Cannes - Shape-shifting home invaders terrorise a wealthy family of five in a Dutch thriller tinged with black comedy that sent a shiver through Cannes on Sunday.
Borgman by Alex van Warmerdam is a dark fairy tale that explores the guilty conscience of a cosseted modern wife living in a luxurious suburban home like a gilded cage.
An opening sequence sees feral-looking men emerging from secret chambers hidden underground in a wood, while an armed search party led by the local priest tries to hunt them down.
A bearded figure called Borgman, straight out of a Grimm Brothers' tale, improbably pulls out a cellphone and tries in vain to contact his fellow forest-dwellers to warn them, in an early scene that drew laughs.
Borgman emerges from the trees and walks up to the door of a sprawling contemporary house. He knocks and says he needs a bath as it's been ages since he washed.
The media executive home owner, Richard, demands he leave, but his wife, Marina, takes pity on Borgman and later secretly lets him in to wash up.
He quickly insinuates himself into the home, appearing as a dreamlike figure to their three children and mesmerising them with spooky stories.
His forest friends also turn up, in the form of greyhounds prowling the house and sniffing the pretty Danish au pair while she's fallen asleep in the bathtub.
Meanwhile Marina starts having recurring violent nightmares in which Richard tries to kill her.
She is sexually attracted to the mysterious Borgman, who has taken pains to kill their gardener, put on a disguise and get himself hired to tend their grounds in the dead man's place.
The increasingly irritable Marina scolds her husband for buying her an expensive necklace, saying she feels ashamed of their wealth while others in the world suffer in poverty.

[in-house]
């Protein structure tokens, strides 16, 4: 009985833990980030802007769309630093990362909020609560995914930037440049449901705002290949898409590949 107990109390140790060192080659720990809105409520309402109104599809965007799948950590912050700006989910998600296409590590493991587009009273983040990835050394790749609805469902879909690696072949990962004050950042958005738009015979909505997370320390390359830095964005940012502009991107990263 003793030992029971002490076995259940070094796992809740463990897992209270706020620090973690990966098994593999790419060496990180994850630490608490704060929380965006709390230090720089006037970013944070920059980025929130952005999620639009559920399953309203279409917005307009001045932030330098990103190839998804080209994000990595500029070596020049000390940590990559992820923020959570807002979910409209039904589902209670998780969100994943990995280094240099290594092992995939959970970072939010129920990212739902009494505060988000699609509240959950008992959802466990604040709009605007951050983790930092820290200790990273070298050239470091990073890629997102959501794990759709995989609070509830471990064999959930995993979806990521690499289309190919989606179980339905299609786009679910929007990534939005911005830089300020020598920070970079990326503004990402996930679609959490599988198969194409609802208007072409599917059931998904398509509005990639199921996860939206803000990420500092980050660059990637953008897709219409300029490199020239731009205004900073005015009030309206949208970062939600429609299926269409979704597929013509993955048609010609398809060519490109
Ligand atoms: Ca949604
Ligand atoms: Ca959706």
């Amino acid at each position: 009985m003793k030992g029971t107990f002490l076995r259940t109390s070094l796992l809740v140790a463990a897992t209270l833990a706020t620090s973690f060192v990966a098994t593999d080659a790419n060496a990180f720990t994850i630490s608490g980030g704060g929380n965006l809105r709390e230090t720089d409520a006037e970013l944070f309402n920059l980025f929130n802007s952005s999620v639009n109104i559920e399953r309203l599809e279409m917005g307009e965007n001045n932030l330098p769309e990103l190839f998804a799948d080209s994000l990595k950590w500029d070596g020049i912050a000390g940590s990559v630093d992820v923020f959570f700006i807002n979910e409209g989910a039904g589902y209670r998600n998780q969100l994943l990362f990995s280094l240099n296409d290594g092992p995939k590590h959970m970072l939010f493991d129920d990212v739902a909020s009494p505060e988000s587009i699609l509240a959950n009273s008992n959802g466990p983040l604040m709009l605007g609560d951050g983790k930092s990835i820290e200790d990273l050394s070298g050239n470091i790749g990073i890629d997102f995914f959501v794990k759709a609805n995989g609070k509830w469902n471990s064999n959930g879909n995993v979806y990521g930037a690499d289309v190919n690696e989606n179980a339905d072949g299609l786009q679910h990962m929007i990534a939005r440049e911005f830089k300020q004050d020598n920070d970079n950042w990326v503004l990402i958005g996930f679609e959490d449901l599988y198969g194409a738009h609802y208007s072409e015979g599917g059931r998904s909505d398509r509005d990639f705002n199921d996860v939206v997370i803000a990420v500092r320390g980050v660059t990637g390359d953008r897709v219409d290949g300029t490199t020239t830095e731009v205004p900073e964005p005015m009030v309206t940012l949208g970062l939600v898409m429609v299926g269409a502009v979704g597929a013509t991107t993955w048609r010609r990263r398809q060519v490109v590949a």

"We can't help we're from the prosperous West," a baffled Richard tells her. "It's not our fault."
And Marina flies into a rage when their odd young daughter Isolde destroys her teddy bear, scolding "someone sewed it by hand, possibly a child," in another pitch-black laugh line.
Borgman and his friends launch a final assault on the family, the body count rises and in a shocking finale, Marina is forced to choose between the forest demons and her husband.
The actress who played Marina, Hadewych Minis, said she saw her character as a perfectly normal European wife and mother who is lured to the dark side by the pressures of everyday life.
"That's what happens when magic comes over you," she quipped.
Van Warmerdam said consciousness was full of dark surprises that could sneak up on the best of us.
"I read something about the Marquis de Sade... that your mind is much bigger than you think and that there are rooms you've never been before, maybe rooms where there are nasty, creepy things to find," he told reporters.
"That was more or less the starting point of this movie."
It was the first Dutch film in competition in nearly four decades at the world's top cinema showcase and one of 20 pictures from around the world vying for the Palme d'Or top prize.
Jury president Steven Spielberg was grilled by a Dutch reporter at the start of the festival whether he was familiar with Van Warmerdam, best known for European arthouse hits such as Grimm and Waiter.
Spielberg admitted he was not but laconically added: "We'll become aware of the maker if the film causes us to be made aware of the maker."
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